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Now what’s that creepy Liam Byrne up to?
The Torygraph has claimed this is Labour’s “strongest backing yet” for Universal Credit.
Is Ed Miliband, as Labour’s leader, blind to the amount of damage this will do to his party?
It seems likely that Byrne is trying to improve his position ahead of a shadow cabinet reshuffle, but Miliband would have to be stupid to keep him on, after the shadow work and pensions secretary caused one disaster after another.
Look at the Guardian article. The lead paragraph declares: “The coalition’s benefit cuts have descended into “chaos” that will cost an extra £1.4 billion because of delays, extra claimants, waste and complaints, Labour claims.” [Italics mine]
What about the human cost, then? What about the huge damage that these Conservative-led policies will cause to hard-working people up and down the UK? We know that the benefit cap has already caused huge harm to working-class people, and the bedroom tax is doing the same – and these are only recent examples of stupid, cruel Tory policies (forget the Liberal Democrats – they’re only around to rubber-stamp the plans of a Tory government).
This is telling us that Labour actually agrees with the ideology behind these schemes; it is in the execution of them that the parties differ. Here’s proof of it in the Guardian article: “The focus of Byrne’s speech will not be challenging the substance of reforms brought in by Iain Duncan Smith… but criticism of his failure to deliver them properly.
That is a terrible, terrible mistake for Labour to make and, as leader, Ed Miliband should be putting a stop to it at once.
The Guardian says, “he will pledge to ‘bring social security spending under control’.” That’s what the Tories say! Labour should be promising to bring fairness back to social security. Labour should be promising the removal of Atos, Unum and any other profit-making concerns from the business of the Department for Work and Pensions and Labour should be pledging to bring in a new system that concentrates on the needs and abilities of each claimant, as determined by proper medical evidence and not some silly made-up tick-box computer questionnaire that was devised to make it easier to sell bogus insurance schemes.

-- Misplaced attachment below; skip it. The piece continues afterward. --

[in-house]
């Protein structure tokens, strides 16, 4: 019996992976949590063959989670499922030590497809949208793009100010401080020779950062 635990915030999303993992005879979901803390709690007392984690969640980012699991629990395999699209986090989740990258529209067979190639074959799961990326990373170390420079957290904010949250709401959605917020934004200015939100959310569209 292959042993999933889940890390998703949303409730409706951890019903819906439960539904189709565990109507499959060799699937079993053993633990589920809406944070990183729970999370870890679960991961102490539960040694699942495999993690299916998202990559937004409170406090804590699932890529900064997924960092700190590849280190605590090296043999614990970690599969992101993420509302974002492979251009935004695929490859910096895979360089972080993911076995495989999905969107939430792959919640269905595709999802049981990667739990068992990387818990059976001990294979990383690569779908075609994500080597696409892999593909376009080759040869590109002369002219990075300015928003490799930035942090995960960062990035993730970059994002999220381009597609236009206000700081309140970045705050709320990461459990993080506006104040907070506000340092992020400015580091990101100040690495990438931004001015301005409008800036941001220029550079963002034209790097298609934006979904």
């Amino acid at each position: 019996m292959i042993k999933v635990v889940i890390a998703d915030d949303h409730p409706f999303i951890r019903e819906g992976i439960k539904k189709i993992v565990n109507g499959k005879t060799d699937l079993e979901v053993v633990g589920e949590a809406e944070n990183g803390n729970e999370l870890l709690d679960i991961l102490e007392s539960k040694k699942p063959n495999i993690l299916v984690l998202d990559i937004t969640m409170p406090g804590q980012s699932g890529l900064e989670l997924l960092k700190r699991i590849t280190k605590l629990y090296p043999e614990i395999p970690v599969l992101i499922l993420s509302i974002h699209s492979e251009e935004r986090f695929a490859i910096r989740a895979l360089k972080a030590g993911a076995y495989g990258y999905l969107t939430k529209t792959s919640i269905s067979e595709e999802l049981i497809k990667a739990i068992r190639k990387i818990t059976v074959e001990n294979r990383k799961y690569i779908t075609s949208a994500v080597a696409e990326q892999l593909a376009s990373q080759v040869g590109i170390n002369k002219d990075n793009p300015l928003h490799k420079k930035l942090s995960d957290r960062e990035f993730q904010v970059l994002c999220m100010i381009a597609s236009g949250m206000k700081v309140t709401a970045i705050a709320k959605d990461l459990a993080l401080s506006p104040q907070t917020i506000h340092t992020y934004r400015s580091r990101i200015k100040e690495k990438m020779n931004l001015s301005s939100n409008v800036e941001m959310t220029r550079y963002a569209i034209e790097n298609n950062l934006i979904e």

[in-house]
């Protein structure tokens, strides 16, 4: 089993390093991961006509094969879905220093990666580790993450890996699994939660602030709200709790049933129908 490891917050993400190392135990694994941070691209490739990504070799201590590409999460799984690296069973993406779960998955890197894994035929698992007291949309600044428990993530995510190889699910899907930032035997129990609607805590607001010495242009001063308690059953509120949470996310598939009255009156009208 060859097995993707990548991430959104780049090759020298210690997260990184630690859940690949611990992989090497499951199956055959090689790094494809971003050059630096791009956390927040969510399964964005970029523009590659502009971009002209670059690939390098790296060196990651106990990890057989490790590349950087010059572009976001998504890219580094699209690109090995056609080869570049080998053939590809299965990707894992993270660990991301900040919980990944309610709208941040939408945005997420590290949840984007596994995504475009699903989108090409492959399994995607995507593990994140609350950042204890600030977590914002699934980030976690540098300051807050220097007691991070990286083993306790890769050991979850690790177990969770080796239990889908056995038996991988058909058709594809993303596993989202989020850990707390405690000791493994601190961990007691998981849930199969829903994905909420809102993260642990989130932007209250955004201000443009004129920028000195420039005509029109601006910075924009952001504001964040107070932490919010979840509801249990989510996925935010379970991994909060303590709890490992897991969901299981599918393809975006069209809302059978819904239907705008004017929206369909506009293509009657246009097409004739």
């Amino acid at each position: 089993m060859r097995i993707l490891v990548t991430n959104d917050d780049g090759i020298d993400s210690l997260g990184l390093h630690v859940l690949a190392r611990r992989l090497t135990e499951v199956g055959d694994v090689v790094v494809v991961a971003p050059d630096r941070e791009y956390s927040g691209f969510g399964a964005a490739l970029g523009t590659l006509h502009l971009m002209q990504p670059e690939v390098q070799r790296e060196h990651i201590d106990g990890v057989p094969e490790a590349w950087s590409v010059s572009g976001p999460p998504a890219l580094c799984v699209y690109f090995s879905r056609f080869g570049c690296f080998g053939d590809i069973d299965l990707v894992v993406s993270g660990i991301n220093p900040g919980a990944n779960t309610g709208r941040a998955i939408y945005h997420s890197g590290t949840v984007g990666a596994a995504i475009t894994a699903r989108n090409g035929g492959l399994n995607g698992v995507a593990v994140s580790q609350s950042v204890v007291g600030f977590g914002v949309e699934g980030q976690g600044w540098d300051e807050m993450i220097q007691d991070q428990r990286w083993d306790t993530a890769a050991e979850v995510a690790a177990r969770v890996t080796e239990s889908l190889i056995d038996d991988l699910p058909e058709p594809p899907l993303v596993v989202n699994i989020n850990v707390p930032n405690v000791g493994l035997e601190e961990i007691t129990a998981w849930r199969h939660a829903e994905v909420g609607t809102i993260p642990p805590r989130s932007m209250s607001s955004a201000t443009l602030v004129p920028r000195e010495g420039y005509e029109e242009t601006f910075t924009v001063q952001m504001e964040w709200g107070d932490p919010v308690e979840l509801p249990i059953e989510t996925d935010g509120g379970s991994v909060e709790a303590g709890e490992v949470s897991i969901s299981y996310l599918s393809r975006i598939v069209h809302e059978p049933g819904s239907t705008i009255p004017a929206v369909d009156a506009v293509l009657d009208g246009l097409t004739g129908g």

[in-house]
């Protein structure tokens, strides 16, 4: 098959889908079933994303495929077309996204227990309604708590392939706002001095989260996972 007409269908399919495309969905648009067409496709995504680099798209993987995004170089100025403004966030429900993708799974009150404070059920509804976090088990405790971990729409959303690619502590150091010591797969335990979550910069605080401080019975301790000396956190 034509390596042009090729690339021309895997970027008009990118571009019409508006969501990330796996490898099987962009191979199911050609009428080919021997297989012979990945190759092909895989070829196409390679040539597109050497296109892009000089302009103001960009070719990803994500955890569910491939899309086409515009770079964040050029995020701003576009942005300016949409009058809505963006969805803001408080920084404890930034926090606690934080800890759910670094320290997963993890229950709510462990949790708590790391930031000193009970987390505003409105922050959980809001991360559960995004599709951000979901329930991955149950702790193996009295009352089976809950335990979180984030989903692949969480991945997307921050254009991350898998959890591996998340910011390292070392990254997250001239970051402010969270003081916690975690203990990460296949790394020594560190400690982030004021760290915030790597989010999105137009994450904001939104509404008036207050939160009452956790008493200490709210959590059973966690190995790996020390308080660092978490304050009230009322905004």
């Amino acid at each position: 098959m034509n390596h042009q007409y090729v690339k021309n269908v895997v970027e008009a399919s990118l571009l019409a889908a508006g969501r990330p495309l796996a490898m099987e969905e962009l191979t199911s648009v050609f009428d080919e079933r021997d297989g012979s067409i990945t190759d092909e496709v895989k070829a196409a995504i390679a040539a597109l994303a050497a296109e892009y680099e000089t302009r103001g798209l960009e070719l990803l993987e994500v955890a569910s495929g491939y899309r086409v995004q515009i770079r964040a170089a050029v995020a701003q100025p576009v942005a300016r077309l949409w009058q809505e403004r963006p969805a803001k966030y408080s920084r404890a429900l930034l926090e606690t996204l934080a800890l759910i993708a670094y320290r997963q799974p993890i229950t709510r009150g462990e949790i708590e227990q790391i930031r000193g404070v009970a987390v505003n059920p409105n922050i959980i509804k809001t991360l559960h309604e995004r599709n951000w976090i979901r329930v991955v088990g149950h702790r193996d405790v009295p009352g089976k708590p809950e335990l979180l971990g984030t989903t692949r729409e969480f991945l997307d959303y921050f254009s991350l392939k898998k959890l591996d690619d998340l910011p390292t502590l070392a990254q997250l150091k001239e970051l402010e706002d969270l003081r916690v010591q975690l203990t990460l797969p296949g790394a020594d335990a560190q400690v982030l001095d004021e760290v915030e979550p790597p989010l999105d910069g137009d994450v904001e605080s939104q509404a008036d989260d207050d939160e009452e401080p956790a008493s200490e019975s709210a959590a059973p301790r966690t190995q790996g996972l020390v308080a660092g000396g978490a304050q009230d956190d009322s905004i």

Why is Byrne making such silly promises? Because, the Guardian says, Labour wants to “shake off Tory claims that it is too much on the side of benefit claimants over working people”. In other words, he and they are worried about what the Tories say, and not about the torture through which they are putting ordinary people like you and me. They won’t win any elections that way!
Attacking the Tories over the way they are doing things, rather than the things they are doing, has of course left Byrne wide open to any kind of attack the Tories wished to launch and, sure enough, an ‘aide’ to Iain ‘Returned To Unit’ Smith dismissed Byrne’s claims as “laughable”.
Quoted by the Guardian, she said this was “yet another disastrous speech, void of any ideas”. It’s a rare situation in which I am forced to agree with a Conservative!